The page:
The OR&L was arguably the most sophisticated narrow-gauge railroad in the United States or her territories. It boasted a double-track mainline and automatic block signals. During the 1920’s it offered 18 passenger train departures daily; at harvest season it ran up to seventy pineapple trains a day on ten-minute headways. During wartime it moved immense amounts of military supplies and manpower. It transported students to school, vegetables to market and soldiers and sailors to the honky-tonks and tattoo parlors on Hotel Street. The Oahu Railway was key to the evolution of Honolulu from a sleepy whaling village in a Polynesian Kingdom into a thriving port at the center of global trade, and the growth of the Island of Oahu into an agricultural and military powerhouse.
History & Operations
The Oahu Railway & Land Company had a profound impact on the history of the Island and its operations were worthy of a Class 1 railroad on the Mainland. It was the pride of the Dillingham dynasty in Hawai’i and the key to the family’s fortune. For much of its nearly sixty years of operation it was the primary means of transportation on the island and touched every aspect of life for residents. Kids got to know the distinctive whistles of each locomotive and had favorites. Every significant industry and most military bases had connections to the railroad. The OR&L had a large fleet of freight and passenger cars and a stable of dozens of powerful steam locomotives.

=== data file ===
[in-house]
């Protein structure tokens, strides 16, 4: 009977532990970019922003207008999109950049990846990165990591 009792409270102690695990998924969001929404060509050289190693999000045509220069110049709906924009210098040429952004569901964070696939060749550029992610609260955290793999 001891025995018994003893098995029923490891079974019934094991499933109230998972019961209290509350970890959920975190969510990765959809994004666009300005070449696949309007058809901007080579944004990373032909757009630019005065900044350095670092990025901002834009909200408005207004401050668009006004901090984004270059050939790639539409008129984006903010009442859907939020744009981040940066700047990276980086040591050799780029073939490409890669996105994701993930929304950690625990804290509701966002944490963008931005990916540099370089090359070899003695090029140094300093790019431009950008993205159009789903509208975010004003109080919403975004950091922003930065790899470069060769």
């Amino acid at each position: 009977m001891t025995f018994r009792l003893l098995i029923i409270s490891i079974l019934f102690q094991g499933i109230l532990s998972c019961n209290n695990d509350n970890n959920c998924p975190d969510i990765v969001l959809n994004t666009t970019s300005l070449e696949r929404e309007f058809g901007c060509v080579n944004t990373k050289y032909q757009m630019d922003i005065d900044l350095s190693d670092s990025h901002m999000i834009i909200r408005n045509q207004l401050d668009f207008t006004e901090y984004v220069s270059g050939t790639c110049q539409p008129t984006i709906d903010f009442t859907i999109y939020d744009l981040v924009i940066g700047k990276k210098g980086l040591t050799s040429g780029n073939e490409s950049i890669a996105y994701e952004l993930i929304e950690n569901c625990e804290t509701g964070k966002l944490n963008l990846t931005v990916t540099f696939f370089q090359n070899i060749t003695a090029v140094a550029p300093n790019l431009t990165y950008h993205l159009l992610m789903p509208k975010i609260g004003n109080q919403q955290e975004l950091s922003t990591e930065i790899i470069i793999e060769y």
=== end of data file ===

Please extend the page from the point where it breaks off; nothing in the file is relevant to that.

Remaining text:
Maps & Drawings
Maps illustrate the reach of the railroad and the connections to the plantation railroads that served the sugar mills. The tracks that encircled much of the island and climbed to the central plateau were part of the critical infrastructure of the Island. A rich heritage of drawings left behind, or created after the fact, flesh out the details of the operations and equipment of the Railway.
The OR&L made possible the two agricultural industries that drove the economy of the Island for decades. Bags of raw sugar had to be moved from mills in the midst of plantations to the docks for shipment. And pineapples had to be moved from field to cannery. The Oahu railway’s ability to handle an enormous volume of frequent trains during pineapple harvest season supported the canneries of Dole, Del Monte and Libby. In addition, lesser but important crops ranging from rice to sisal and watercress and other truck vegetables depended on the railroad for transport to market.
A Model Railroad
The Oahu Railway was a surprisingly good prototype for a model railroad. It was constrained in size by its island location, had only one major and two minor branch lines, and hauled passengers and a huge variety of goods. The similarity of its locomotives and rolling stock to those of various heavily modeled Colorado narrow gauge railroads provides a rich source of easily modified raw material. An ambitious model is under construction in Evergreen, Colorado, and modelers around the world have taken creative approaches to individual models or complete layouts inspired by the OR&L.
Next Stop Honolulu
The Story of the Oahu Railway & Land Company
Next Stop Honolulu, The Story of the Oahu Railway and Land Company, is a comprehensive illustrated history of the OR&L, spanning its beginnings as Ben Dillingham’s entrepreneurial dream all the way to its demise after World War II and the disastrous 1946 tsunami. Authors Jim Chiddix and Mac Simpson have assembled a rich collection of images and well-researched text to bring the story of the railroad to life. The book is easily ordered from Amazon with a link from this website.
Links & Additional Information
Links are provided to a variety of historical railway societies and other sources of information about the Oahu Railway and its history.
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